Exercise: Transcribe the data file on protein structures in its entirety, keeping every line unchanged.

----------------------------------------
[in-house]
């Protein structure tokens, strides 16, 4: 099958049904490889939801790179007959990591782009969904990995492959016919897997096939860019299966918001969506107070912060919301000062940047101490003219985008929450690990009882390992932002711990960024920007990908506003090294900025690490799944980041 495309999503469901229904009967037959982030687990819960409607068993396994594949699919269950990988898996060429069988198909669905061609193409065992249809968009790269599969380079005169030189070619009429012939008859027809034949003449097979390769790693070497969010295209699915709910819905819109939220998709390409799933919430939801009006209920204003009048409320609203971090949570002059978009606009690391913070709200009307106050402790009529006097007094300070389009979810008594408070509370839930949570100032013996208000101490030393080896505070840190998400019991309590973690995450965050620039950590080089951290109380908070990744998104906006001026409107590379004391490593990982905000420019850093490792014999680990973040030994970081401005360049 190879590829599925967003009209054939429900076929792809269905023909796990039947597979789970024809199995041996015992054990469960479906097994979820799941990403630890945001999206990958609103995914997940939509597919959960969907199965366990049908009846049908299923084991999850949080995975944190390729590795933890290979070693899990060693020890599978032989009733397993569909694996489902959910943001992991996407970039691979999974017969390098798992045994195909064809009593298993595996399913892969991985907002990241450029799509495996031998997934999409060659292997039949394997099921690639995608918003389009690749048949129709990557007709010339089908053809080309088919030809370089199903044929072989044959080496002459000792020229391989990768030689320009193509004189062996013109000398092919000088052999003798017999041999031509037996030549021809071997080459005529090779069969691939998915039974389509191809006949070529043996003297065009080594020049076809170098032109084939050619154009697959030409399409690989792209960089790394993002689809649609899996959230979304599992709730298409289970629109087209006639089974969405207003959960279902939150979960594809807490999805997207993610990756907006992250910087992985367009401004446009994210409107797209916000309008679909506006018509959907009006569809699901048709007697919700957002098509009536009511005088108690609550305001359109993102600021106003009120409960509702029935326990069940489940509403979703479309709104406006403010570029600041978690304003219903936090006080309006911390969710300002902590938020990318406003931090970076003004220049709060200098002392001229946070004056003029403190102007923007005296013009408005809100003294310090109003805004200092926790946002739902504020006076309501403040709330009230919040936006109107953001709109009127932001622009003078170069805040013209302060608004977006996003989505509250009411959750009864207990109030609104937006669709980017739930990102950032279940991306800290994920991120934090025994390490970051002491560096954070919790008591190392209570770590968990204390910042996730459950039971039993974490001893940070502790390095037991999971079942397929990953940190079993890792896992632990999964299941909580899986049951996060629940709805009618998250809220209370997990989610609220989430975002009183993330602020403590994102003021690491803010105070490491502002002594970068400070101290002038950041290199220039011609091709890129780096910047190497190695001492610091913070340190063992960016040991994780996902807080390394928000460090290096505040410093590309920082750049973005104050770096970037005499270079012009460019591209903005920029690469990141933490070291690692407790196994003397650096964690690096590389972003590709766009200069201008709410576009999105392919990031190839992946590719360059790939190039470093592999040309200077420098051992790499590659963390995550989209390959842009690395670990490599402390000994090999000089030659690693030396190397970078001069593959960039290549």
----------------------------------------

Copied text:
[in-house]
């Protein structure tokens, strides 16, 4: 099958049904490889939801790179007959990591782009969904990995492959016919897997096939860019299966918001969506107070912060919301000062940047101490003219985008929450690990009882390992932002711990960024920007990908506003090294900025690490799944980041 495309999503469901229904009967037959982030687990819960409607068993396994594949699919269950990988898996060429069988198909669905061609193409065992249809968009790269599969380079005169030189070619009429012939008859027809034949003449097979390769790693070497969010295209699915709910819905819109939220998709390409799933919430939801009006209920204003009048409320609203971090949570002059978009606009690391913070709200009307106050402790009529006097007094300070389009979810008594408070509370839930949570100032013996208000101490030393080896505070840190998400019991309590973690995450965050620039950590080089951290109380908070990744998104906006001026409107590379004391490593990982905000420019850093490792014999680990973040030994970081401005360049 190879590829599925967003009209054939429900076929792809269905023909796990039947597979789970024809199995041996015992054990469960479906097994979820799941990403630890945001999206990958609103995914997940939509597919959960969907199965366990049908009846049908299923084991999850949080995975944190390729590795933890290979070693899990060693020890599978032989009733397993569909694996489902959910943001992991996407970039691979999974017969390098798992045994195909064809009593298993595996399913892969991985907002990241450029799509495996031998997934999409060659292997039949394997099921690639995608918003389009690749048949129709990557007709010339089908053809080309088919030809370089199903044929072989044959080496002459000792020229391989990768030689320009193509004189062996013109000398092919000088052999003798017999041999031509037996030549021809071997080459005529090779069969691939998915039974389509191809006949070529043996003297065009080594020049076809170098032109084939050619154009697959030409399409690989792209960089790394993002689809649609899996959230979304599992709730298409289970629109087209006639089974969405207003959960279902939150979960594809807490999805997207993610990756907006992250910087992985367009401004446009994210409107797209916000309008679909506006018509959907009006569809699901048709007697919700957002098509009536009511005088108690609550305001359109993102600021106003009120409960509702029935326990069940489940509403979703479309709104406006403010570029600041978690304003219903936090006080309006911390969710300002902590938020990318406003931090970076003004220049709060200098002392001229946070004056003029403190102007923007005296013009408005809100003294310090109003805004200092926790946002739902504020006076309501403040709330009230919040936006109107953001709109009127932001622009003078170069805040013209302060608004977006996003989505509250009411959750009864207990109030609104937006669709980017739930990102950032279940991306800290994920991120934090025994390490970051002491560096954070919790008591190392209570770590968990204390910042996730459950039971039993974490001893940070502790390095037991999971079942397929990953940190079993890792896992632990999964299941909580899986049951996060629940709805009618998250809220209370997990989610609220989430975002009183993330602020403590994102003021690491803010105070490491502002002594970068400070101290002038950041290199220039011609091709890129780096910047190497190695001492610091913070340190063992960016040991994780996902807080390394928000460090290096505040410093590309920082750049973005104050770096970037005499270079012009460019591209903005920029690469990141933490070291690692407790196994003397650096964690690096590389972003590709766009200069201008709410576009999105392919990031190839992946590719360059790939190039470093592999040309200077420098051992790499590659963390995550989209390959842009690395670990490599402390000994090999000089030659690693030396190397970078001069593959960039290549």